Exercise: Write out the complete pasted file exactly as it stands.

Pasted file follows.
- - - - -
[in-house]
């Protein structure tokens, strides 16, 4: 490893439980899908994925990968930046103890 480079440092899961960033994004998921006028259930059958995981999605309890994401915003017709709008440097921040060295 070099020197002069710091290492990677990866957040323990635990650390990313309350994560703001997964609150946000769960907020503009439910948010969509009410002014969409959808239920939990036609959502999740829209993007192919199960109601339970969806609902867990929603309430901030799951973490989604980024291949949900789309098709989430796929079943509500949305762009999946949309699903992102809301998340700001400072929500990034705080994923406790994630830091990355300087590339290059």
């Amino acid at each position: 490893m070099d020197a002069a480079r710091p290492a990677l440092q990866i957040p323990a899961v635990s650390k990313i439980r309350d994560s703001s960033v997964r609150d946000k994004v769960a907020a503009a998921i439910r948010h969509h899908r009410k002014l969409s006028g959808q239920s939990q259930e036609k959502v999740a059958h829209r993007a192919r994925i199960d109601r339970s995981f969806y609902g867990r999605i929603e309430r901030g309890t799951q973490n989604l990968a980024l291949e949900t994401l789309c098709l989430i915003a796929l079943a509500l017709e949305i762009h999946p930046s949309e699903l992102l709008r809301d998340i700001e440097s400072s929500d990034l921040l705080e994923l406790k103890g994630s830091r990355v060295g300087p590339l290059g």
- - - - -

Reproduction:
[in-house]
């Protein structure tokens, strides 16, 4: 490893439980899908994925990968930046103890 480079440092899961960033994004998921006028259930059958995981999605309890994401915003017709709008440097921040060295 070099020197002069710091290492990677990866957040323990635990650390990313309350994560703001997964609150946000769960907020503009439910948010969509009410002014969409959808239920939990036609959502999740829209993007192919199960109601339970969806609902867990929603309430901030799951973490989604980024291949949900789309098709989430796929079943509500949305762009999946949309699903992102809301998340700001400072929500990034705080994923406790994630830091990355300087590339290059």
């Amino acid at each position: 490893m070099d020197a002069a480079r710091p290492a990677l440092q990866i957040p323990a899961v635990s650390k990313i439980r309350d994560s703001s960033v997964r609150d946000k994004v769960a907020a503009a998921i439910r948010h969509h899908r009410k002014l969409s006028g959808q239920s939990q259930e036609k959502v999740a059958h829209r993007a192919r994925i199960d109601r339970s995981f969806y609902g867990r999605i929603e309430r901030g309890t799951q973490n989604l990968a980024l291949e949900t994401l789309c098709l989430i915003a796929l079943a509500l017709e949305i762009h999946p930046s949309e699903l992102l709008r809301d998340i700001e440097s400072s929500d990034l921040l705080e994923l406790k103890g994630s830091r990355v060295g300087p590339l290059g």